Kids should discover joys of curb ball

July 19, 2001|By Michael Olesker

AT THIS moment, I have to question the values of an entire generation. As I drive around the various neighborhoods, and take note of the school yards and the ballfields and, never to be minimized, the front steps and street corners, I do not see a ball in flight.

A summer day, a clear sky -- and not a baseball, a sponge ball, an old-time pinkie or a tennis ball heaved toward someone holding a bat in hand. Where are all the kids? Hiding inside the house? Not a baseball game, not a stickball game, not a stepball game, not a curb ball game. Though, for the last, we have at least an echo: Dave Steibe's voice, not quite creaky with age, calling his gang together for their annual romp.

Steibe, who signs his letters "Yours in Curb," now brings together the East Baltimore guys who once played curb ball each day down at Robinson and Pratt streets, in the very shadow of Highlandtown Middle School. They gather every year around this time, eight or 10 of them from the old neighborhood, partly to play ball, partly for the laughs and partly, as they enter their 40s, just to hold on to glad yesterdays standing at the curb.

Remember curb ball? The simplest of games, squeezed into any available space, squeezed between houses, squeezed onto narrow streets, squeezed between cars plodding through. One guy throws a ball at a street curb, and tries to hit the point at the top to make it fly over the heads of fielders positioned in the street, and over parked cars, and runs to each of four street corners, each one a base.

Ah, the summer days spent on such simple joys. Generations of Baltimore kids can still remember the curb ball games, the laughter in the streets, the mindless summer relaxation -- unfortunately, though, it's not this generation of kids, who must be perched in front of the TV, in front of an air-conditioning unit, so difficult to find them playing street ball games.

"I don't know where today's kids are," says Steibe. "I guess it's air conditioning and TV and video games. They'd rather stay inside today. We used to have a game in the morning, go home and eat lunch, and then come back and play again. I don't know, maybe it's the neighborhood. We were there year after year. People move around so much now.

"Plus," he said, "we were all packed in together. I live in Harford County now. If the kids want to play ball, the parents have to drive them somewhere. To tennis lessons, to swimming pools. My parents didn't drive us anywhere. You walked out your front door, and somebody was getting a ballgame together."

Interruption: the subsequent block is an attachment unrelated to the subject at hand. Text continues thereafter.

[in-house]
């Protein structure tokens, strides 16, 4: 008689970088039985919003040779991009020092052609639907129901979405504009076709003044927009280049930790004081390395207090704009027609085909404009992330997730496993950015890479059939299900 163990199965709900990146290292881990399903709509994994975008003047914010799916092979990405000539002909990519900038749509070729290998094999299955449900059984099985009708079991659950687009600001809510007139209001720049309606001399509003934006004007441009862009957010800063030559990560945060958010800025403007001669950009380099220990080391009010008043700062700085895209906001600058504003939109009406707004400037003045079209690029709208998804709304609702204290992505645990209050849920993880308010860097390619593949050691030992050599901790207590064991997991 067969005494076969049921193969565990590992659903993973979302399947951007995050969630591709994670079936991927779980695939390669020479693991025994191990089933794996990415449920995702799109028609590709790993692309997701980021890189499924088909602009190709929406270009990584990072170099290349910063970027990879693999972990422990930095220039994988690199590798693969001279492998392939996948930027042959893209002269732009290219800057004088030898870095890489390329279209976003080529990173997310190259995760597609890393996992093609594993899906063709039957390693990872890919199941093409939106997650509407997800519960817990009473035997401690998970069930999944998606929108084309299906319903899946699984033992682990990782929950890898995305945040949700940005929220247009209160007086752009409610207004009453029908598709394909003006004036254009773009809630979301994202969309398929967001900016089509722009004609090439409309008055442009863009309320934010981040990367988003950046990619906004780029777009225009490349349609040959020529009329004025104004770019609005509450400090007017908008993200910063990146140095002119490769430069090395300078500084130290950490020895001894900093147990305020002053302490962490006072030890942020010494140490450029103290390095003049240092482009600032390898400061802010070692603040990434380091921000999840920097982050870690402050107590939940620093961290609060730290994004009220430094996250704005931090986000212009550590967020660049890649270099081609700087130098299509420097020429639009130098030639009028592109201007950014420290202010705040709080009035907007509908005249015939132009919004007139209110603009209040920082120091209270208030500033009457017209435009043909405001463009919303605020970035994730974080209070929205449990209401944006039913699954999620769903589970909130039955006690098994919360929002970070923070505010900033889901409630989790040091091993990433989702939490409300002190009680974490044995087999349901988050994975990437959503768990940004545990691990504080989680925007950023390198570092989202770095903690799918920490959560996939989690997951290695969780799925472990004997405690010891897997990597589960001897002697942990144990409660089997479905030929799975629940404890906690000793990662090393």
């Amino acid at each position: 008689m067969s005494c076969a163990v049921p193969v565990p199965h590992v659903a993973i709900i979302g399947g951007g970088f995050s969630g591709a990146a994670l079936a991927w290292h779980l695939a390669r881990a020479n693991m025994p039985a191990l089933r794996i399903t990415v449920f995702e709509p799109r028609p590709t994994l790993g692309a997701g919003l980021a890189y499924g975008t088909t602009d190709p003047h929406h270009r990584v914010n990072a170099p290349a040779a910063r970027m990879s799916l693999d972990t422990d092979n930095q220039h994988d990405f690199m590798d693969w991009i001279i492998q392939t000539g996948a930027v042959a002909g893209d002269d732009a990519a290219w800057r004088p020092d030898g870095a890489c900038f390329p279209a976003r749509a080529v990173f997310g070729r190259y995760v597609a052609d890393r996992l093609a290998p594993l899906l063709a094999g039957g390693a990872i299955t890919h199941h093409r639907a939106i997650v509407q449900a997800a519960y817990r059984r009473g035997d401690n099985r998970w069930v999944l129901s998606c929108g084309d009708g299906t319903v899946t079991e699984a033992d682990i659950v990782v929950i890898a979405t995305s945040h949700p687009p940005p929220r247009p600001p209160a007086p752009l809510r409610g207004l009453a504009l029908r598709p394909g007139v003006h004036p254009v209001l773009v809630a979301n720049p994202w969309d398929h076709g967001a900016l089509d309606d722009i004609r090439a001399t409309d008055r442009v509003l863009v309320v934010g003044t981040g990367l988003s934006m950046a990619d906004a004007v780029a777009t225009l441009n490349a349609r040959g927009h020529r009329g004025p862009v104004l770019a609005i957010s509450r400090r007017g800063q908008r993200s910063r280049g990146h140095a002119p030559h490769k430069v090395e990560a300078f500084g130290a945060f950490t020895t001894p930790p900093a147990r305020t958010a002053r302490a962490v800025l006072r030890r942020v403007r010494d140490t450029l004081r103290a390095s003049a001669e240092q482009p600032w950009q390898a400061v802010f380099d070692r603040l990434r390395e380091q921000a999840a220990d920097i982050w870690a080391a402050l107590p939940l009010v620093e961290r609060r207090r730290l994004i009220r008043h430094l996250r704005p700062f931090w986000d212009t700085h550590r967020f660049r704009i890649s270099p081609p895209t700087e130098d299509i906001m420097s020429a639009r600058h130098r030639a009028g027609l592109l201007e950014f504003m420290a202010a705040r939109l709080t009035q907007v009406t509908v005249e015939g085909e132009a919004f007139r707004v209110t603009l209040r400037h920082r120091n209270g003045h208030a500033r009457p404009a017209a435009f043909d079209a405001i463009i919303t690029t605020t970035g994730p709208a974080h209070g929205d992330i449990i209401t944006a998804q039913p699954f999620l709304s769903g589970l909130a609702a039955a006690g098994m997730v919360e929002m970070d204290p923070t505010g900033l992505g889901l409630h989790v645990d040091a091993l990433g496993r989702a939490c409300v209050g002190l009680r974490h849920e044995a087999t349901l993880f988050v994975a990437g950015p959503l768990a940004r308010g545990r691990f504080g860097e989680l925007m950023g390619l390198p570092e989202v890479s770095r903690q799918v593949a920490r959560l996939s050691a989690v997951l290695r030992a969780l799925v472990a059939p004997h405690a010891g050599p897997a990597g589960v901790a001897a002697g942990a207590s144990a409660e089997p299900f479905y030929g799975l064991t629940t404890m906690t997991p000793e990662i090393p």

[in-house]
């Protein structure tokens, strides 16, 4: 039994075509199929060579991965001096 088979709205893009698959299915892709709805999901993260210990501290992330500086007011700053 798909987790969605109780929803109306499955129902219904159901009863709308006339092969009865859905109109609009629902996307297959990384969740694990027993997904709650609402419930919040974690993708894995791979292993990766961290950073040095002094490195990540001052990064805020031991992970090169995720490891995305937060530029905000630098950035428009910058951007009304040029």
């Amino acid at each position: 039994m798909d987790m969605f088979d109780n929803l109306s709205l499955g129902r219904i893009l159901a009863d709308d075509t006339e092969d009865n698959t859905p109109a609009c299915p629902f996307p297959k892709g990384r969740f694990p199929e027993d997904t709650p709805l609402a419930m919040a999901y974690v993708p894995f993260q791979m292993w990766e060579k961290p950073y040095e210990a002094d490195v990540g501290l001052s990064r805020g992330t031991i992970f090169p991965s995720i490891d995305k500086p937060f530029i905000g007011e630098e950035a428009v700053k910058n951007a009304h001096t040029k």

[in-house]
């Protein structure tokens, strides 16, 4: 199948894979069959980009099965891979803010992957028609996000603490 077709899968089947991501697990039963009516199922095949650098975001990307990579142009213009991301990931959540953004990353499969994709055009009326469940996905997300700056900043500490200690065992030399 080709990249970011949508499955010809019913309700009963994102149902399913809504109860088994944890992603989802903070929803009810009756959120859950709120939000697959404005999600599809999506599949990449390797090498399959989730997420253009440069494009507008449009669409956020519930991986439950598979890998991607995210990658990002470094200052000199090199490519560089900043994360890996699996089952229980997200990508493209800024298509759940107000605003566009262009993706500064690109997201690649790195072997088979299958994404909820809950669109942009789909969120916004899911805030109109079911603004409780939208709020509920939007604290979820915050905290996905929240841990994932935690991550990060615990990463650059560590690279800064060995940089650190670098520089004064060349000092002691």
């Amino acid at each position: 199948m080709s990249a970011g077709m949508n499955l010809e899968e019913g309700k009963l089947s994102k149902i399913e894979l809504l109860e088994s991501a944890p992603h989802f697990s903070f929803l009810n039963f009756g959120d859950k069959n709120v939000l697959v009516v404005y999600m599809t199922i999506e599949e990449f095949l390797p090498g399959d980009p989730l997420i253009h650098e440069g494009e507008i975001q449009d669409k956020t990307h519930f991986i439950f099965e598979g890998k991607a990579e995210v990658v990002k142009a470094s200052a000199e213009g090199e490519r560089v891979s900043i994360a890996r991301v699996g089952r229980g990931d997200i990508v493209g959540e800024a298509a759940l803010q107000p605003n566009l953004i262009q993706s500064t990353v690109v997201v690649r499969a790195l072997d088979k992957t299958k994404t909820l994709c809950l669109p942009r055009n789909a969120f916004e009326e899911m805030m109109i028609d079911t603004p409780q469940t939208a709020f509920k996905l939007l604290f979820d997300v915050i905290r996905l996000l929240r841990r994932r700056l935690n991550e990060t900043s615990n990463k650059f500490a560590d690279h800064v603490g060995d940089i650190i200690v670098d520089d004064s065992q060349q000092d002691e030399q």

Forty years of families moving to air-conditioned suburbs have given us the new condition: empty streets, empty school yards, everything too far away for immediate pickup games. And nobody familiar with the old curb ball games.

"Nobody passed on the game to this generation," Steibe says. "My older brothers learned it from older guys, and they passed it on to me. But nobody passed it on to these kids. When we go back to the old neighborhood to play, they don't know what to make of us."

Even the modern police don't seem to understand. Patterson Park's just a few blocks from the curb ball site. Police have said, "Why don't you go play over at the park?" The police are told, "There's no curbs there."

Steibe's gang has been gathering once a summer for the past decade now. In fact, they'll gather tomorrow evening, down at the old East Baltimore curb at Robinson and Pratt, for the annual competition. About half the guys still live in the old neighborhood -- and about half have moved to suburbia.

Steibe, who works as a computer operator for T. Rowe Price but saves his passion (and his sense of humor) for the old games, and the old gang, points out in his annual Report on the USCBL (United States Curb Ball League, which consists entirely of this annual game):

"Last year's game was another classic. Just when you think the game has reached its highest level, a new chapter is written. For the first time, during play, beer was taken into the field. ... All the games were competitive and each game was delayed by the locals -- braking bikes in the middle of the field, lighting firecrackers, and shouting obscenities about the pink shirt being worn by Wally Piccinnini."

The corner house behind home plate used to be home to the Preller family -- thus, the little curb ball area has been dubbed Preller Memorial Field. The first time the neighborhood guys came back to play, they found an old neighborhood street sweeper and had him toss out a ceremonial first pitch.

"I guess it's a little bit about holding onto childhood," Steibe says. "We tell the same stories every year, but the laughs are bigger. It's reliving good times. And, the last few years, we go into the bar on the corner, Bob Cummings' Place, after the games are over.

"And every year, we pay a price with sore muscles. Monday mornings, when we have to go back to work, I'll get calls from guys saying they phoned in sick. Curb Ball Flu, we call it."

The aching muscles are worth it. The games, and the laughs, connect everyone to glad yesterdays. Today's kids should try it -- if somebody can pry them away from the TV and the air conditioning.

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